Despite being the second-most-important sector, the share of electrical machinery and appliances in MERCOSUR imports from Mexico fell by over 20 percentage points in the last decade—in 2005, 32.2% of the MERCOSUR’s foreign purchases from Mexico were from this sector.
As can be observed at the sectoral level, a breakdown by product reveals greater concentration in MERCOSUR imports from Mexico than in its exports there. A single product—passenger cars—accounted for over 25% of foreign purchases in 2015.
The main products that make up trade in the automotive sector are, in terms of MERCOSUR exports to Mexico, motor vehicles for the transportation of goods (US$530 million in 2015, of which export values distributed almost equally between Argentina and Brazil) and, to a lesser extent, passenger vehicles (US$ 320 million, exclusively Brazilian exports). With regard to imports, the key products are passenger vehicles (which totaled US$1.4 billion, 63% of which were to Brazil, 33% to Argentina, and 4% to Uruguay), and auto parts and accessories (US$460 million, 87% to Brazil and 13% to Argentina).
Trade relations between the MERCOSUR and Mexico have been characterized by their low levels and the diversity in bilateral relations. Some of the factors that have complicated this relationship include differences that arose within the framework of the Montevideo Treaty due to Mexico’s membership of the North American Free Trade Agreement (NAFTA), decisions within the MERCOSUR that have prevented member states from negotiating with Mexico as a bloc, and conflicting interests around market access, particularly between Brazil and Mexico (Juárez, 2014). These have limited bilateral trade relations mainly to bilateral agreements that imply extensions to agreements made within the ALADI framework.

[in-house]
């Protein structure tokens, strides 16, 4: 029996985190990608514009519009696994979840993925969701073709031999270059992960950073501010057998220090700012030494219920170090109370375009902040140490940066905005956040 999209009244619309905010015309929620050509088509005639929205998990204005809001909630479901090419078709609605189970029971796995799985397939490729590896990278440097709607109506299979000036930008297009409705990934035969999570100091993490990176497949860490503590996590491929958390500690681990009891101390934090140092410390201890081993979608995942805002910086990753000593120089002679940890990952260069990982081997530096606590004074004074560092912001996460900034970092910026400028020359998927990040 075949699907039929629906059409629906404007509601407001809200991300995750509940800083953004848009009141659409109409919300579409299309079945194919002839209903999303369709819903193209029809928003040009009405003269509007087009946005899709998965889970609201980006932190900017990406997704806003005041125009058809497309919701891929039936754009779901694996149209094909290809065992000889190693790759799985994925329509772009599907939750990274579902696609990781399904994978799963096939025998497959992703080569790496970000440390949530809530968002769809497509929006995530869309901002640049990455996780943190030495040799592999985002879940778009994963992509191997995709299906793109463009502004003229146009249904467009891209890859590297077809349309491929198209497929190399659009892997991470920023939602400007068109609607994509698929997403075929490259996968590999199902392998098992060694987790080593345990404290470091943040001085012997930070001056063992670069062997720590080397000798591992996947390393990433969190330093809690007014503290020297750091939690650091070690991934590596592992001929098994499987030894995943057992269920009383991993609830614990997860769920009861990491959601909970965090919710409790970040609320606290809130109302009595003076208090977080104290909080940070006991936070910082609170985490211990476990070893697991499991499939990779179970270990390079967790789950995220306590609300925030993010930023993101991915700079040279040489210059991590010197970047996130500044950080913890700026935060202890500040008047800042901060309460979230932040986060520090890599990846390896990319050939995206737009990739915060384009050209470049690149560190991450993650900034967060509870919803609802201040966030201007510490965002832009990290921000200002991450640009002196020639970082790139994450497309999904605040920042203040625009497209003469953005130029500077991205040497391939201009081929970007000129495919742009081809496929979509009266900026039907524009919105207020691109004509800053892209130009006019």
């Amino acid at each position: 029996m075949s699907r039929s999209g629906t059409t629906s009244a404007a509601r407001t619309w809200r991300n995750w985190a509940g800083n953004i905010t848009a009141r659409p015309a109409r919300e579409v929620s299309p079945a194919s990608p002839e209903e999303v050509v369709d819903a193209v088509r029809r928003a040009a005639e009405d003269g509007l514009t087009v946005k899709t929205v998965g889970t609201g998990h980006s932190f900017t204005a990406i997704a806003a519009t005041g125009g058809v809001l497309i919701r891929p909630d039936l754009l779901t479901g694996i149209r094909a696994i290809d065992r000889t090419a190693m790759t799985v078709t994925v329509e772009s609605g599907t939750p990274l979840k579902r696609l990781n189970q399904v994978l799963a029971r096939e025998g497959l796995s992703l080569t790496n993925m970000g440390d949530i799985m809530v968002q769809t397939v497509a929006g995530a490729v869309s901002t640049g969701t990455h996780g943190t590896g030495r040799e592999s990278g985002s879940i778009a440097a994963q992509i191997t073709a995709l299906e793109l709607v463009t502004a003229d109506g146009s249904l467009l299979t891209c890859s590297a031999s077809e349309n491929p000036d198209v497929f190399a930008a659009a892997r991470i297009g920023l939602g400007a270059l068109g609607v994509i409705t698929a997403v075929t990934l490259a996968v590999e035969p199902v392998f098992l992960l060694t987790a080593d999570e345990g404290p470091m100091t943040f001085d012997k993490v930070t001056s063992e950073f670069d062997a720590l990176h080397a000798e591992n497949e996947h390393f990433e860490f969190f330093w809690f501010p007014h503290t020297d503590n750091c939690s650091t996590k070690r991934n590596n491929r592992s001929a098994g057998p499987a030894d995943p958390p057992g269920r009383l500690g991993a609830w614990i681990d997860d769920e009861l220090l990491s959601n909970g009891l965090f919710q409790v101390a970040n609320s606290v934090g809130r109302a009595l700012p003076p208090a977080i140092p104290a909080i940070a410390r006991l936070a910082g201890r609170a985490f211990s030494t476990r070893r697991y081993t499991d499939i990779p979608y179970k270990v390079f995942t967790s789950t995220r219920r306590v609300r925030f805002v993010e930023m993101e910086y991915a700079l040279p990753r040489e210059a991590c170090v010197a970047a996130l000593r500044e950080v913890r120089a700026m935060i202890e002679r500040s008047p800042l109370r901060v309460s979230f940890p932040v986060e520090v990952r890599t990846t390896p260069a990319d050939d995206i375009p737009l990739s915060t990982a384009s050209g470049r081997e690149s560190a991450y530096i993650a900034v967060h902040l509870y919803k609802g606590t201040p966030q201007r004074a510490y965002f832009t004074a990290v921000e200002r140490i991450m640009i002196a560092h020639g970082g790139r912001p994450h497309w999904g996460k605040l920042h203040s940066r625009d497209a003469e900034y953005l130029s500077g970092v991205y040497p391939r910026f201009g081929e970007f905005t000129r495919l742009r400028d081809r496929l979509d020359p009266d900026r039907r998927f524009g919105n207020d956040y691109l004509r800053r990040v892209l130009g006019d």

The new momentum needed by relations between the MERCOSUR and Mexico would require that treaties currently in force be reviewed, the Economic Complementarity Agreements be extended by incorporating new products, and that new investment proposals be analyzed. Renegotiating tariff preference agreements would allow the two partners to stimulate bilateral trade, which shows great potential for growth despite its current low levels. Homogenizing existing relations would be fundamental for a successful transition from the Economic Complementarity Agreements that are currently in force to a Free Trade Agreement.
In short, the main challenge ahead is establishing mechanisms that can adapt to the specific situations in each country while also deepening regional integration by boosting existing complementarity.
Aguirre Cárdenas, Carlos. 2015. “México, Argentina y Brasil: un complejo acuerdo automotriz.”
ALADI, Latin American Integration Association, www.aladi.org
Juárez, Irving. 2014. “Tratados de libre comercio; México y Argentina.”
MERCOSUR Secretariat, www.mercosur.int
SICE, Foreign Trade Information System, Organization of American States (OAS), www.sice.oas.org.
 Argentina, Brazil, Paraguay, and Uruguay. Trade flows between Mexico and Venezuela and Bolivia were not included in the data analyzed in this article.